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  • Great Black Wasp - (Sphex pensylvanicus)

    Great Black Wasp - (Sphex pensylvanicus)

    The iridescent Great Black Wasp pollinates flowers while feeding itself, and removes plant pests while feeding its young making it a great friend to gardens and fields.

    Picture of Great Black Wasp
    Staff Writer (6/14/2017): Steely blue-black and large, the Great Black Wasp is a nectar and pollen eater. It can be seen visiting flowers in the hottest parts of the summer and early fall and help pollinate plants. Every adult, however, was raised on a diet of Katydids, Grasshoppers or Crickets. (Katydids are relatives of grasshoppers and crickets.)

    Great Black Wasps are part of the Digger Wasp family, creating burrows in the soil. Adult female wasps hunt for insects after laying fertilized eggs in this underground nest. Each egg laid in a tunnel and a Katydid or Cricket is placed next to it. Once the egg hatches, the emerging larva has an immediate food source and will devour the insect as it grows and develops. Their juvenile diet helps keep the katydid, cricket and grasshopper populations under control.

    Adult Great Black Wasps may look mean, but they are disinterested in humans and are not bothersome, though they can sting if mishandled or threatened.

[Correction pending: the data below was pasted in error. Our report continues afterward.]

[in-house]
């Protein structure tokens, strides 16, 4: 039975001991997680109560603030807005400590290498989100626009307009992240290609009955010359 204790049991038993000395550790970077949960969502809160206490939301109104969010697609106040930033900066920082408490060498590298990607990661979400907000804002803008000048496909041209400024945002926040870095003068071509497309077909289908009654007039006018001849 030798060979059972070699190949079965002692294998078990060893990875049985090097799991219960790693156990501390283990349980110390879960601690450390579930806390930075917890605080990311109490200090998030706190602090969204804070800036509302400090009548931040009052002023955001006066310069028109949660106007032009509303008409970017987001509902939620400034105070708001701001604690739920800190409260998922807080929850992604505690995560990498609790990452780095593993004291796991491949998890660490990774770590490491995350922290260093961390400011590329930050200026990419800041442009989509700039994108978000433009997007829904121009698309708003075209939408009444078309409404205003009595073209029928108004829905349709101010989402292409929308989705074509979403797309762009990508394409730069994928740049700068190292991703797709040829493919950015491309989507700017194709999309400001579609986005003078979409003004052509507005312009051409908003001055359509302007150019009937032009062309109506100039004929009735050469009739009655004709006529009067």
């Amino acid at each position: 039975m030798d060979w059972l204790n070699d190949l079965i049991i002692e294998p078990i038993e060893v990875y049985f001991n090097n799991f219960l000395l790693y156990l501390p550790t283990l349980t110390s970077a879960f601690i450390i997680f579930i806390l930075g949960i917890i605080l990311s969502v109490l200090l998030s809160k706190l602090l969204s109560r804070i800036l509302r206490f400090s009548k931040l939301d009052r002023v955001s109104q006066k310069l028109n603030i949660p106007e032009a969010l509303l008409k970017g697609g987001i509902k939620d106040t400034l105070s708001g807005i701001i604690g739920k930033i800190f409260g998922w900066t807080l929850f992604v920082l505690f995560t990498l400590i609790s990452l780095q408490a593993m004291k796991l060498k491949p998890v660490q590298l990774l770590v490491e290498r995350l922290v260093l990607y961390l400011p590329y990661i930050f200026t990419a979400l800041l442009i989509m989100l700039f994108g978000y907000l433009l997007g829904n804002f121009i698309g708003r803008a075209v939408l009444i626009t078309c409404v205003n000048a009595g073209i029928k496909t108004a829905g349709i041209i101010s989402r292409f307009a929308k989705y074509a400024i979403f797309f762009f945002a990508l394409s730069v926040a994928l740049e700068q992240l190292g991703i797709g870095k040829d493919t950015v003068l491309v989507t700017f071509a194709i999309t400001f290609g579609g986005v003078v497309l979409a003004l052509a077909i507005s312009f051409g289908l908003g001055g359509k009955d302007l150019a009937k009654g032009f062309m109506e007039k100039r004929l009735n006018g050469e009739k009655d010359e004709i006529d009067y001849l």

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    Details of the:
    Great Black Wasp

    Category: Bee, Ant, Wasp and Similar
    Common name: Great Black Wasp
    Scientific Name: Sphex pensylvanicus
    Other Names: Katydid Hunter, Steel-blue Cricket Hunter

      Kingdom: Animalia
       Phylum: Arthropoda
        Class: Insecta
         Order: Hymenoptera
          Family: Sphecidae
           Genus: Sphex
            Species: pensylvanicus

    Size (Adult, Length): 20mm to 35mm (0.79in to 1.38in)

    Identifying Colors: black, blue

    Additional Descriptors: large, blue, steel, shiny, flying, stinging, waist

    North American Reach (Though Not Limited To*): Alabama; Alaska; Arizona; Arkansas; California; Colorado; Connecticut; Delaware; Florida; Georgia; Hawaii; Idaho; Illinois; Indiana; Iowa; Kansas; Kentucky; Louisiana; Maine; Maryland; Massachusetts; Michigan; Minnesota; Mississippi; Missouri; Montana; Nebraska; Nevada; New Hampshire; New Jersey; New Mexico; New York; North Carolina; North Dakota; Ohio; Oklahoma; Pennsylvania; Rhode Island; South Carolina; South Dakota; Tennessee; Texas; Utah; Vermont; Virginia; West Virginia; Wisconsin; Wyoming; Ontario; Quebec; Mexico

    * Keep in mind that an insect's reach is not limited by lines on a map and therefore may appear in areas/regions/states beyond those listed above.

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